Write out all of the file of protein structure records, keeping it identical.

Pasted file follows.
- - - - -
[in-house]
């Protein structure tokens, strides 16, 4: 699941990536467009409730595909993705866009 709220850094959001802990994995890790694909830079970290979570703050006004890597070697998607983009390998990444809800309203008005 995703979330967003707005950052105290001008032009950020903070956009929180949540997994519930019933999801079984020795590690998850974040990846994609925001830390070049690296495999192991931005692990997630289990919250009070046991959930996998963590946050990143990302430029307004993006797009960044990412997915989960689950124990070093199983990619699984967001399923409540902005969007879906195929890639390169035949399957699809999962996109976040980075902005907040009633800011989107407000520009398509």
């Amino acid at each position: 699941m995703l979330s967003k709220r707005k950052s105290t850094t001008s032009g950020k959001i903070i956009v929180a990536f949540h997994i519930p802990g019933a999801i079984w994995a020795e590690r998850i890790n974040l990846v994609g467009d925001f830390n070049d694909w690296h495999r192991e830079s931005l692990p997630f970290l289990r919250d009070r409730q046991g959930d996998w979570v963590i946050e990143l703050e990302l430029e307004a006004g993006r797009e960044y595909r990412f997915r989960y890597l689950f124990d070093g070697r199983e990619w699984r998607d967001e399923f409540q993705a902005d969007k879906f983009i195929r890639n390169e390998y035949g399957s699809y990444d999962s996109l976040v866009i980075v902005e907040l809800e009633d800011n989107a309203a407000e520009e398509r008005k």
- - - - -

[in-house]
């Protein structure tokens, strides 16, 4: 699941990536467009409730595909993705866009 709220850094959001802990994995890790694909830079970290979570703050006004890597070697998607983009390998990444809800309203008005 995703979330967003707005950052105290001008032009950020903070956009929180949540997994519930019933999801079984020795590690998850974040990846994609925001830390070049690296495999192991931005692990997630289990919250009070046991959930996998963590946050990143990302430029307004993006797009960044990412997915989960689950124990070093199983990619699984967001399923409540902005969007879906195929890639390169035949399957699809999962996109976040980075902005907040009633800011989107407000520009398509």
């Amino acid at each position: 699941m995703l979330s967003k709220r707005k950052s105290t850094t001008s032009g950020k959001i903070i956009v929180a990536f949540h997994i519930p802990g019933a999801i079984w994995a020795e590690r998850i890790n974040l990846v994609g467009d925001f830390n070049d694909w690296h495999r192991e830079s931005l692990p997630f970290l289990r919250d009070r409730q046991g959930d996998w979570v963590i946050e990143l703050e990302l430029e307004a006004g993006r797009e960044y595909r990412f997915r989960y890597l689950f124990d070093g070697r199983e990619w699984r998607d967001e399923f409540q993705a902005d969007k879906f983009i195929r890639n390169e390998y035949g399957s699809y990444d999962s996109l976040v866009i980075v902005e907040l809800e009633d800011n989107a309203a407000e520009e398509r008005k």